But of its chief excellencies we must especially mark,] IV. The salubrity of its waters
[The Prophet Zechariah, especially referring to the Gospel, says, “ It shall be in that day, that living waters shall go out from Jerusalem!.” And in the passage before quoted from the Prophet Ezekiel, their efficacy is fully declared : “ It shall come to pass, that every thing that liveth, which moveth whithersoever the rivers shall come, shall live: and there shall be a very great multitude of fish, because these waters shall come thither: for they shall be healed, and every thing shall live whither the river cometh m” Here then we see, that they give health to the diseased, and life to the dead. Verily, there is no disease which shall not be removed by the use of them. Naaman thought that “ Abana and Pharpar, rivers of Damascus, might be as serviceable as the waters of Israel":" and, in like manner, many vainly hope to heal themselves by the application of carnal remedies to their souls. But it is this river only that can purify us from our sins; and the man that washes in it, how leprous soever he may have been, shall instantly experience its healing efficacy. Nor shall its virtue be confined to a single patient: none shall have cause to complain, like the man at Bethesda's pool, that one less indigent or more highly-favoured than himself has been beforehand with him, and exhausted all its virtue. Not a human being shall fail of obtaining all he needs, if only he apply the remedy in faith: “ The fountain is opened for sin, and for uncleanness P: and its powers are yet as effectual as on the day that David washed in it', or the murderers of the Lord of glory sprinkled its waters upon their souls". It will even give life to the dead. When a dead man was cast into the sepulchre of Elisha, the very instant his body touched the bones of the prophet, he revived, and stood upon his feets. And shall not these waters, sprinkled on the soul, produce a like effect ? Has not our blessed Lord himself affirmed, “I am the Resurrection, and the Life: he that believeth on me, though he were dead, yet shall he live; and whosoever liveth, and believeth in me, shall never die'?” Let it not be thought that the Gospel has lost one atom of its power: for though men be in a state so desperate, that, as in Ezekiel's vision, their bones are reduced to dust, and scattered over the face of the earth, yet shall they “ rise a great army,” as soon as ever the Word and Spirit of God shall be applied with power to their souls 4.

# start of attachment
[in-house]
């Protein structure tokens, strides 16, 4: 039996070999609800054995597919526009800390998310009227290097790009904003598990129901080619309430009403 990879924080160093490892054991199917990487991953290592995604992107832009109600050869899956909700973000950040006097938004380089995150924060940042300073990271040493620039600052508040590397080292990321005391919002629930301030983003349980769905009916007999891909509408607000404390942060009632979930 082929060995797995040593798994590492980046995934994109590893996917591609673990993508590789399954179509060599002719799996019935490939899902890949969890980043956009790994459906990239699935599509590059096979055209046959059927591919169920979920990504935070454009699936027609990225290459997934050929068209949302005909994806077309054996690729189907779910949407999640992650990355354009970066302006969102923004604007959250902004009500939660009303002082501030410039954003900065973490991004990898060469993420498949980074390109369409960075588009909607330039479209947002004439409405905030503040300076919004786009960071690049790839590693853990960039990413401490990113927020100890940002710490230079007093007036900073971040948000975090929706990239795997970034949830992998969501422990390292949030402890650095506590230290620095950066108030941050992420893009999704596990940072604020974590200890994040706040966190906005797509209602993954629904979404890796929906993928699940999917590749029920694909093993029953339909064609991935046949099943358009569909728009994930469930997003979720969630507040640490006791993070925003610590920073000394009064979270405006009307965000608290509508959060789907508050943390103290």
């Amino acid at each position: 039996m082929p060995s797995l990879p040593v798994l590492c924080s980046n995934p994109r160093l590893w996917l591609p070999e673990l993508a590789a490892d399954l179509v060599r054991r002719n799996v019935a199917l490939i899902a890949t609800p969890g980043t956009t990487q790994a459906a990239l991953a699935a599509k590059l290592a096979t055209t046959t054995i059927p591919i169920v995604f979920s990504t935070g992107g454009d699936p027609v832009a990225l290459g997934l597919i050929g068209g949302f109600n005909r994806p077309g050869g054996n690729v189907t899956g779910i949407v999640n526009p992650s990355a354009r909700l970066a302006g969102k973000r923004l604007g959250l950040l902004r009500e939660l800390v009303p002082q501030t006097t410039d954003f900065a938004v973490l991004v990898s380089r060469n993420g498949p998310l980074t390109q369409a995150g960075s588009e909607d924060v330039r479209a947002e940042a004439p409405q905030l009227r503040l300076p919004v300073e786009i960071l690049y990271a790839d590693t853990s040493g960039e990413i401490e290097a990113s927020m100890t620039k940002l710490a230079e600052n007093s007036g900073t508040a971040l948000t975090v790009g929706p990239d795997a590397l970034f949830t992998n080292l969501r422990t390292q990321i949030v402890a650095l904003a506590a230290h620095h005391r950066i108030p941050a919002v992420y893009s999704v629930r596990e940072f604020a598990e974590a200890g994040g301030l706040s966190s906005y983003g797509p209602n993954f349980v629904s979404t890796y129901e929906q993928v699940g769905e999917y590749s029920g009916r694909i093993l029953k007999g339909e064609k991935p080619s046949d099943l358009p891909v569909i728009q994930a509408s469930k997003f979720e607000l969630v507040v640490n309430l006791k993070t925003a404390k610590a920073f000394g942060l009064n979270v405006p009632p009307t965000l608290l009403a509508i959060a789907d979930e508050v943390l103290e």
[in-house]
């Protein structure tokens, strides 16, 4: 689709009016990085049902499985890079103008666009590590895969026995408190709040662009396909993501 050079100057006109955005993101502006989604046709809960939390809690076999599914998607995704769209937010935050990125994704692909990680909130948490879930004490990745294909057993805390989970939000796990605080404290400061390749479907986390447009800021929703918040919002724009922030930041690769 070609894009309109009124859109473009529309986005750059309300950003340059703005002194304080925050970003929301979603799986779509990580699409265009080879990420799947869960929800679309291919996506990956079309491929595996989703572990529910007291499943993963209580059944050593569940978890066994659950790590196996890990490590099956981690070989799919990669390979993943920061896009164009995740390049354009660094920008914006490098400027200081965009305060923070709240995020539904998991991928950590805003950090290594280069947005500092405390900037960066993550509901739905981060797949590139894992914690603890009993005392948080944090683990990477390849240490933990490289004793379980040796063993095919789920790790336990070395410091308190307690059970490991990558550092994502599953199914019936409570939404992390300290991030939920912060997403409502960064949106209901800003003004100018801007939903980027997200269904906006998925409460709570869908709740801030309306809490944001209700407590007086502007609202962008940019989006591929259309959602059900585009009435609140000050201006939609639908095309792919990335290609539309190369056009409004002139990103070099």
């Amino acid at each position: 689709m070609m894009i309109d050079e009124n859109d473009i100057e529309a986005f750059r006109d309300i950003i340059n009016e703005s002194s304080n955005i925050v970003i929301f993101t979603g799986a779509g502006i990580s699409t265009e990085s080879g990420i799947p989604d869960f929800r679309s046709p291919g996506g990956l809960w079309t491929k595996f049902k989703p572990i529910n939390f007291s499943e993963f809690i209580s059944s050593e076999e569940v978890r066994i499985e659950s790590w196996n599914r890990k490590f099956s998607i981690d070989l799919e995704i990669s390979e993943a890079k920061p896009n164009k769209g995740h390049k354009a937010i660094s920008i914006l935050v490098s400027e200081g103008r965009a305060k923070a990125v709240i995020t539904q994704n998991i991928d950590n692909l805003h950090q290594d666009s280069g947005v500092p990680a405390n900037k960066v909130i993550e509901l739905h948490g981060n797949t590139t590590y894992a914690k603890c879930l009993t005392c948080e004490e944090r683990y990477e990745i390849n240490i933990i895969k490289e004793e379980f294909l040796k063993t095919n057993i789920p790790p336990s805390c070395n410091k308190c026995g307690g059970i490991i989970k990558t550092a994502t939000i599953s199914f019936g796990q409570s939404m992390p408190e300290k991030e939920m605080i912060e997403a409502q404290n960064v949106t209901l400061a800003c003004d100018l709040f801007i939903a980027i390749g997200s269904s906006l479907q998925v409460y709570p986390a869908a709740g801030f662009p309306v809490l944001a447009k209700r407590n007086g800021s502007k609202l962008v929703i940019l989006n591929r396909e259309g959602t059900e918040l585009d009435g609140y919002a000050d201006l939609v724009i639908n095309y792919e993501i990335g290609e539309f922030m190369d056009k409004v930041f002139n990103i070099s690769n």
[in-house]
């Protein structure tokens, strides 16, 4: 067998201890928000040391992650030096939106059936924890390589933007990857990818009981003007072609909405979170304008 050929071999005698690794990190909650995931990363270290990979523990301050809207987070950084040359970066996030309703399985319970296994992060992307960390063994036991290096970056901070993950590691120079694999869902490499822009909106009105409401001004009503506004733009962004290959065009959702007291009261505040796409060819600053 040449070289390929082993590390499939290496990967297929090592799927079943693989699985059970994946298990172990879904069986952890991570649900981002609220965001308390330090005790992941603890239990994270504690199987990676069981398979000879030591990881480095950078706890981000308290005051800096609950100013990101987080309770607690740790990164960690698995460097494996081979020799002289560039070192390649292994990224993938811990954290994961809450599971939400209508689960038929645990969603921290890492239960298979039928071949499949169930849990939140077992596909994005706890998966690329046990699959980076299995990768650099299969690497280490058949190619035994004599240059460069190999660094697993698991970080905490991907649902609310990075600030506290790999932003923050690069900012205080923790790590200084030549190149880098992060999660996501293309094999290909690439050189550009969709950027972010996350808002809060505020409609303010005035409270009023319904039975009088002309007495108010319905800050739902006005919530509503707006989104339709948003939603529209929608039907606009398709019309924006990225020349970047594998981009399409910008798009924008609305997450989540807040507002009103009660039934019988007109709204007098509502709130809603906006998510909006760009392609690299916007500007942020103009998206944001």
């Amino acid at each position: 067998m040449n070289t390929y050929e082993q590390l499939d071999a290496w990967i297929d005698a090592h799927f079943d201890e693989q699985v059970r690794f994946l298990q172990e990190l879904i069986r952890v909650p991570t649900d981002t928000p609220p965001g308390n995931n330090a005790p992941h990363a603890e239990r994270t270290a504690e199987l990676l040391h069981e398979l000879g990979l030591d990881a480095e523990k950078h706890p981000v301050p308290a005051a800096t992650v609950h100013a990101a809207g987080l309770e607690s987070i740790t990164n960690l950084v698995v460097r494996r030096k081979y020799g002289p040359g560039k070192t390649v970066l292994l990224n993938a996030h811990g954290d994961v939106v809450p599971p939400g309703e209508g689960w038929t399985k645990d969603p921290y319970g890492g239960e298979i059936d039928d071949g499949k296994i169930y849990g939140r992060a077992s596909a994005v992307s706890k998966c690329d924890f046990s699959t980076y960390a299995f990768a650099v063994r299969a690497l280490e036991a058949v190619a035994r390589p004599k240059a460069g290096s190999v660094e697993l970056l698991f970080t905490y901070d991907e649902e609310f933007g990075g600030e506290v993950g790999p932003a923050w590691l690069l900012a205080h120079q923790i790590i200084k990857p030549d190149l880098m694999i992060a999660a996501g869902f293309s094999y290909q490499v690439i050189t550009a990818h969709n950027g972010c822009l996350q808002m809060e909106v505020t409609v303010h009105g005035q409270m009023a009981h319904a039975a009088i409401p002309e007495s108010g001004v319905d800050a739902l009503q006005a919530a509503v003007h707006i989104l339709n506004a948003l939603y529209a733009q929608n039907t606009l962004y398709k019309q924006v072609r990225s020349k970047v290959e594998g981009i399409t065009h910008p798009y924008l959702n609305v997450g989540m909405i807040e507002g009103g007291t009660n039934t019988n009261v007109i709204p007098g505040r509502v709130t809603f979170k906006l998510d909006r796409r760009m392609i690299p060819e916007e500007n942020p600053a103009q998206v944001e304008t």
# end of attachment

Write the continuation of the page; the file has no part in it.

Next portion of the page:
h Ezek. xlvii. 1-5.
i Rom. xi. 33.
k Eph. iii. 18, 19.
That, however, of which our text more particularly speaks, is,] V. Its efficacy to“ gladden the whole city of God”.
[In two respects does it contribute to the happiness of every citizen of Zion; namely, by the defence it affords, and by the refreshment it administers. Common rivers, if they afford protection against those who have no means of crossing them, give, in many instances, a greater facility of assault, either by means of large fleets, which transport an enemy with ease to any point he may choose to attack; or by smaller vessels, whereby he may come suddenly and unperceived, and disembark upon its very banks. But this river admits not of access by any such means. Hear the account given of it by the Prophet Isaiah: “ Look upon Zion, the city of our solemnities; (the city spoken of in our text:) thine eyes shall see Jerusalem a quiet habitation, a tabernacle that shall not be taken down; not one of the stakes thereof shall ever be removed, neither shall any of the cords thereof be broken: for there the glorious Lord will be unto us a place of broad rivers and streams, wherein shall go no galley with oars, neither shall gallant ship pass thereby We may conceive of a river which, by its shoals and cataracts, bids defiance to vessels of any kind, and such is that which encompasses our Zion, and keeps it from
At the same time it supplies the wants of the besieged in rich abundance. From the moment that any one tastes its refreshing streams, “he thirsts no more:” he has o John v. 7.
p Zech. xiii. 1. 9 Ps. li. 7. r Acts ii. 41. s 2 Kings xiii. 21. t John xi. 25, 26. u Ezek. xxxvii. 1-10.
x Isai. xxxii. 20, 21.